Syria talks turn to political issues, question of aid stalls: UN
Discussions on humanitarian issues at the Syria talks in Geneva "have not produced much," said the Joint Special Representative of the United Nations and the League of Arab States on Monday, but he added "there is still hope," and the talks will resume Tuesday.
Lakhdar Brahimi briefed journalists at the Palais des Nations after a third day of talks with him acting as a buffer between representatives of the Syrian Government and opposition groups.
"In the morning we discussed a paper presented by the Government, general principles, most of those principles are already in the Geneva Declaration," he said. "And Tuesday we are going to talk about the Geneva Declaration itself and see if we can start debate."
The discussions focused this weekend on getting an aid convoy into Homs, and on allowing civilians to leave the besieged city, cut off from supplies. The idea is that if agreement can be reached on humanitarian issues, it could bring the parties together to work through the political challenges.
The Syrian Government has agreed to allow women and children to exit "immediately", but has asked for a list of the men's names before letting the rest of the civilians pass.
"I think the Government is willing to make it happen, but it's not easy because there are snipers and there are all sorts of problems," Brahimi said.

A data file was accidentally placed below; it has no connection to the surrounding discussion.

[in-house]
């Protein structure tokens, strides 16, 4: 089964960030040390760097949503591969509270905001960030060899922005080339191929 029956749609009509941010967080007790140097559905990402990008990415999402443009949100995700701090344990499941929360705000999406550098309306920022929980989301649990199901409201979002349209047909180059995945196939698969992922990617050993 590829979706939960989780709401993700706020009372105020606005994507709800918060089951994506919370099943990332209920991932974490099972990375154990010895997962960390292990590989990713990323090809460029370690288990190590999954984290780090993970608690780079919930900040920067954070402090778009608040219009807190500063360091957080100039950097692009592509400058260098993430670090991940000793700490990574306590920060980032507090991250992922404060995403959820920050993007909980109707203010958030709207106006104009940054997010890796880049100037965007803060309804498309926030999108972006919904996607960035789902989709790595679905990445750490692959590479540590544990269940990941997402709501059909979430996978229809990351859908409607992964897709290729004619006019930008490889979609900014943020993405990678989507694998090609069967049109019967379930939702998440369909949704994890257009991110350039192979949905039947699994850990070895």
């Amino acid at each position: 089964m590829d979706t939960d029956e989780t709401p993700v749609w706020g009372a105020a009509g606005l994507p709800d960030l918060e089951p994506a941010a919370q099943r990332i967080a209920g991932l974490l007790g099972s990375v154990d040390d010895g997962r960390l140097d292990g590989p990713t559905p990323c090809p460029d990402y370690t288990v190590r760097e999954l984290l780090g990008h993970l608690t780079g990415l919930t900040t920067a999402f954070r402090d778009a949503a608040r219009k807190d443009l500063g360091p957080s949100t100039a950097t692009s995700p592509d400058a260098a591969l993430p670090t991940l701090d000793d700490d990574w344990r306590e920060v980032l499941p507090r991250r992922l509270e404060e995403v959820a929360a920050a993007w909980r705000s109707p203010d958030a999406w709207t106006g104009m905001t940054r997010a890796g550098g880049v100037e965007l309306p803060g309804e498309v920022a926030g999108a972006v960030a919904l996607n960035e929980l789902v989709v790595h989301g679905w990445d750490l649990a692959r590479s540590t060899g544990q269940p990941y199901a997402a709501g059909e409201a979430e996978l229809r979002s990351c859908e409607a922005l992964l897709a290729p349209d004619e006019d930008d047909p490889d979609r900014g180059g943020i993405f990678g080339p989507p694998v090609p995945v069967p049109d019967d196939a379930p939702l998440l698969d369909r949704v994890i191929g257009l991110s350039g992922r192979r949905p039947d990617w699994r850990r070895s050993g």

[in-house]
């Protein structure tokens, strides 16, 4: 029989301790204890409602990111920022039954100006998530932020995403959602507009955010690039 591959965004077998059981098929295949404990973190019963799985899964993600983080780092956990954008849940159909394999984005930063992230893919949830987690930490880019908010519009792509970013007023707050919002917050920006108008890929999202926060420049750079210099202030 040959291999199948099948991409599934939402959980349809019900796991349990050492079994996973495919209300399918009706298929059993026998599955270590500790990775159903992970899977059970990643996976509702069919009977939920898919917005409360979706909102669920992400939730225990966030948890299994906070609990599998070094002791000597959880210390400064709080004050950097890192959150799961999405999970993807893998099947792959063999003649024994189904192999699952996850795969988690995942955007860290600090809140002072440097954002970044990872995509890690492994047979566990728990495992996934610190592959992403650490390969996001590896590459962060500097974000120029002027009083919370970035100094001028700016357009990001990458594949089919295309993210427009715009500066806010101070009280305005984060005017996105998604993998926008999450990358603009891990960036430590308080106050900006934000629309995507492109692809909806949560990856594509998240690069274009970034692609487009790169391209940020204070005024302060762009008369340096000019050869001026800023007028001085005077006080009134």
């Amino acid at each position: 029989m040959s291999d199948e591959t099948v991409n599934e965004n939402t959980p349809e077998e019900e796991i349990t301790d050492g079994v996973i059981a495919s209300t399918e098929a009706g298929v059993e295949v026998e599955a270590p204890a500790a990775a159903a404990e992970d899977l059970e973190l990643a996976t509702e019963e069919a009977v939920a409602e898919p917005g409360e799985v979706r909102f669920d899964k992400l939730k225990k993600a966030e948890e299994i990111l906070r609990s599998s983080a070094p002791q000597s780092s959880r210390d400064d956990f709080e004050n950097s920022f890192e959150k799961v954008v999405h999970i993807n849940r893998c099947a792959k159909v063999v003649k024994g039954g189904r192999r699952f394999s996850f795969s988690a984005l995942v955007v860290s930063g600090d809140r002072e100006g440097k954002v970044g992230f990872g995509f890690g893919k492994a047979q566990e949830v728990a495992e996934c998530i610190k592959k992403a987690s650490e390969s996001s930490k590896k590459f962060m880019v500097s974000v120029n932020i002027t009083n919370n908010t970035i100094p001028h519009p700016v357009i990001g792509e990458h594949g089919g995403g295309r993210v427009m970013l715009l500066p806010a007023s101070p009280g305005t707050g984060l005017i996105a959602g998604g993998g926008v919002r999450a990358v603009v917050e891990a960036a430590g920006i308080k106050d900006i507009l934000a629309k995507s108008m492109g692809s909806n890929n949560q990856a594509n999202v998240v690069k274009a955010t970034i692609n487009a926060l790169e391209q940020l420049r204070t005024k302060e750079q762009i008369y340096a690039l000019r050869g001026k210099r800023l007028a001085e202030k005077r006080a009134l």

On the food convoy, a topic that was to be discussed on Monday in Syria by the Homs Governor, his advisors and the Government in Damascus, "there is no decision yet to let them in."
"So I am still begging, asking, that we, something be done about these areas, whether these areas are under siege by the Government or by the armed groups," Brahimi stressed.
Of the more than 9.3 million people within the country needing humanitarian aid, over 2.5 million live in areas where access is seriously constrained or non-existent, such as Homs.
In addition, well over 100,000 people have been killed and nearly 9 million others driven from their homes since the conflict erupted in March 2011 between the Government and various groups seeking the ouster of President Bashar al-Assad.
"My expectation from this conference is that the unjust war will stop. But I know this is not going to happen on Monday or Tuesday or next week," Brahimi told journalists, adding that despite a lack of progress, there is "will to continue these discussions."
The goal of the conference is to achieve a political solution to the three-year-long conflict through a comprehensive agreement between the two sides for the full implementation of the Geneva communique, adopted after the first international meeting on the issue on 30 June 2012, and since endorsed by the UN Security Council.
The communique lays out key steps in a process to end the violence. Among others, it calls for the establishment of a transitional governing body, with full executive powers and made up by members of the present Government and the opposition and other groups, as part of agreed principles and guidelines for a Syrian-led political transition.
Brahimi, who has briefed journalists daily since the latest round of the talks started, also called on the two sides to be "a bit careful" with statement made to the media.
"I have told them this afternoon that there was need to be responsible and respect, if possible, the confidentiality of the discussions," the joint envoy said. "If you don't respect the confidentiality at least don't overstate the case."
(Posted on 28-01-2014)
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